“Sanctification” simply means “being made holy” or “being set apart especially for God”. In the Christian life, there are two different ways that we are “made holy” and it is very important that we understand what these two ways are and don’t mix them up.
First, there is “positional sanctification.” This refers to the moment when we first believed the gospel, God counted us perfectly holy (2 Thessalonians 1:10), and set us apart especially for Himself (1 Peter 2:9-10). This is not because we are holy in ourselves (Isaiah 6:5; 1 John 1:8), or can offer holy gifts to God (Isaiah 64:56) – we still sin every day (Luke 11:3-4). The reason God counts us holy is because of Jesus’ atoning death (Hebrews 13:12): by faith we have been united to Jesus Christ in His death and resurrection (Colossians 2:12), and so Jesus “has become for us … our righteousness, holiness and redemption” (1 Corinthians 1:30), far beyond any holiness we could ever offer for ourselves (Philippians 3:7-9). This is why one of the Bible’s most common terms for ordinary Christians is “saints” – literally, “holy ones”. So if you are a Christian, and someone asks you, “Are you holy?” in this “positional” sense, the answer is: “Yes – by God’s grace!”
Second, there is “progressive sanctification.” Jesus saves us in our sin (Luke 5:32), but He doesn’t leave us in our sin (John 5:14): He has given us the Holy Spirit to empower us to live increasingly “holy” lives (1 Thessalonians 4:7-8) in response to what God has done for us (Romans 12:1) and in line with who we now are (Colossians 3:12). As God works in us to will and to act according to His good purpose (Philippians 1:12-13), we become increasingly useful for God’s service (2 Timothy 2:21) as we bear the fruit of the Spirit (Galatians 5:22-23) and live self-controlled lives (Ephesians 5:3; 1 Thessalonians 4:4) overflowing with hope (Romans 15:13), joy (1 Thessalonians 1:6), and praise (1 Peter 2:5, 9). So, if you are a Christian, and someone asks you, “Are you holy?” in this “progressive” sense, the answer is: “Not completely, but I’m getting there – by God’s grace!”
Don’t separate positional and progressive sanctification
Even though “positional” and “progressive” sanctification must always be distinguished, the Bible also shows that they must never be separated. Hebrews 10:14 says of Jesus: “by one sacrifice He has made perfect forever those who are being made holy.” Notice how we have ALREADY been made perfect (positional sanctification) but are still BEING made holy (progressive sanctification). Jesus gives us a picture of this in John 13:10. “A person who has had a bath needs only to wash his feet; his whole body is clean. And you are clean, though not every one of you.” Notice how the disciples who believed Jesus’ word (John 15:3; cf. 1 John 1:7) had already had the bath (positional sanctification); but they still needed regular forgiveness for their sins (cf. 1 John 1:8-10) until the day they would finally reach perfection in heaven (progressive sanctification).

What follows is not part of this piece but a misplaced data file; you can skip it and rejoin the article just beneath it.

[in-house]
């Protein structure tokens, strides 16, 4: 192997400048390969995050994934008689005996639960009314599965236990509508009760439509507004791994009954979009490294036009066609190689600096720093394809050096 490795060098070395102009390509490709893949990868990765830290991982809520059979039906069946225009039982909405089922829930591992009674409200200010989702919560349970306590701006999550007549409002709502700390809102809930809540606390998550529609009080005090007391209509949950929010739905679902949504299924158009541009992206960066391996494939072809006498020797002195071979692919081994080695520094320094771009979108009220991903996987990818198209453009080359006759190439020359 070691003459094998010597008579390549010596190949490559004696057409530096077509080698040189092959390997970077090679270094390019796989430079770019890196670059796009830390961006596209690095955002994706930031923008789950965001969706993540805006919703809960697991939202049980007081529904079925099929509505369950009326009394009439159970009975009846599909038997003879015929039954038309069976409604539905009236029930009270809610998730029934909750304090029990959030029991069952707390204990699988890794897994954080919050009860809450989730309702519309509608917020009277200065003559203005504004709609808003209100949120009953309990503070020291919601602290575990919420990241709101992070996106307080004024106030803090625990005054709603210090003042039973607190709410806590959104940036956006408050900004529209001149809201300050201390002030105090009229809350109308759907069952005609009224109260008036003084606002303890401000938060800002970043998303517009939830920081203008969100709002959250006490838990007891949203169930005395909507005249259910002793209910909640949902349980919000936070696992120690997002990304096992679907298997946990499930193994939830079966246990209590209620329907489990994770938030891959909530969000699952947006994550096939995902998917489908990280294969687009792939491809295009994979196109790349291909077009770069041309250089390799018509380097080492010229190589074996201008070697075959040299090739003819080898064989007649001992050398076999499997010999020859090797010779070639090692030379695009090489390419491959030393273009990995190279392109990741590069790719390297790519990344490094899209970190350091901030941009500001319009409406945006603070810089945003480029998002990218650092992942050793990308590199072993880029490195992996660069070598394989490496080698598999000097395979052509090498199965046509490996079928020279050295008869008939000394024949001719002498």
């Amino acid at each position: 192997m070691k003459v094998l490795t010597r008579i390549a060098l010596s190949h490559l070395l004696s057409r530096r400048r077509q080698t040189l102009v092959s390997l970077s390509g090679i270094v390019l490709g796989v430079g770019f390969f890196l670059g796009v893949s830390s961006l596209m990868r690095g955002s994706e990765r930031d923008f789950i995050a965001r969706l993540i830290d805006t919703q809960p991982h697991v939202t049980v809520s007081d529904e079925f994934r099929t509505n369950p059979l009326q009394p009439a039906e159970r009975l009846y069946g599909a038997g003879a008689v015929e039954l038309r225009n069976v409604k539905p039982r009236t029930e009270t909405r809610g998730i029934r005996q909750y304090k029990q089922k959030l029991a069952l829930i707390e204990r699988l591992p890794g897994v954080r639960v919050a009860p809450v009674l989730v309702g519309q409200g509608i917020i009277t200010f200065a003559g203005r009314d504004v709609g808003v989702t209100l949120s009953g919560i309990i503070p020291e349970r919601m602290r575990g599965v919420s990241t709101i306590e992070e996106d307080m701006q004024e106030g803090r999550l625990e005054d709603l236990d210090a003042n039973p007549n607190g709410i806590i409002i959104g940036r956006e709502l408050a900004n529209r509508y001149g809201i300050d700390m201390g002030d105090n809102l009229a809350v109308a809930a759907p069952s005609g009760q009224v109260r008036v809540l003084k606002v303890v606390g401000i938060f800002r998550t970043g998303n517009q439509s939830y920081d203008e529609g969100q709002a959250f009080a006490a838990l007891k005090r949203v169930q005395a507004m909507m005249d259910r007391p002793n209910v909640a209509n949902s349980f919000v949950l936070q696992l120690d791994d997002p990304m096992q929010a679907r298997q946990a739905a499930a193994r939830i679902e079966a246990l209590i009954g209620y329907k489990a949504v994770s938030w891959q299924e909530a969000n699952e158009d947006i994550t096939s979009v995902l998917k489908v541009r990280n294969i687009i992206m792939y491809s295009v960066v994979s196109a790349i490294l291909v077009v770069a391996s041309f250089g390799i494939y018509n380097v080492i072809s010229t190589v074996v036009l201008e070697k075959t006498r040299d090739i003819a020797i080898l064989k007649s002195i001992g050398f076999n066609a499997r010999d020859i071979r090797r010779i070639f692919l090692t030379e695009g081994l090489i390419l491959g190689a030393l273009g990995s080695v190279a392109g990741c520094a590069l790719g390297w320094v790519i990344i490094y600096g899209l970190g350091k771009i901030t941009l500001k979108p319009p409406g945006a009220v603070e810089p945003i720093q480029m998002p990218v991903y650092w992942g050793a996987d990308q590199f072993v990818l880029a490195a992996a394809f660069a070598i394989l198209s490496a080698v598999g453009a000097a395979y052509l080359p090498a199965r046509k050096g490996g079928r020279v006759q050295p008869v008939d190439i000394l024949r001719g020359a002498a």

It is important to understand the difference
We can now understand why it is so important to understand the difference between “positional” and “progressive” sanctification. If we don’t understand “positional” sanctification, we may live our whole lives under the fear of condemnation, rather than rejoicing in the love and grace of God (Romans 5:1-2; 1 Peter 1:3), fully assured that we are God’s beloved children (1 John 3:1) and that God has mercifully cancelled all our sins (Acts 3:19). On the other hand, if we don’t understand “progressive” sanctification, we may mistakenly think that Christians can achieve perfect holiness in this life, and so be crushed by our own repeated failures.
Do not deny either “positional” or “progressive” sanctification
Worst of all, however, is to deny either “positional” or “progressive” sanctification. If we deny the possibility of salvation by grace alone through faith in Christ alone, we cannot be saved (Galatians 2:16), however “moral” our lives may be (Romans 10:1-4). On the other hand, if we show no signs of “progressive” sanctification, we must ask whether or not we really are “in Christ” at all (John 15:4-6). Whatever we might say with our mouths, if our lives show no signs of obedience to Christ (Matthew 5:13; 7:15-27), then we are in danger of being condemned on the last day as wicked and unproductive servants (Matthew 18:32-35; 24:48-51; 25:26-30) – in reality, no servants of Christ at all (Matthew 7:21-23).
In conclusion, then, “positional sanctification” and “progressive sanctification” must always be distinguished, but must never be divided. We’re saved by faith alone, but saving faith is never alone. As the Bible says: “Without holiness, no-one will see the Lord” (Hebrews 12:14).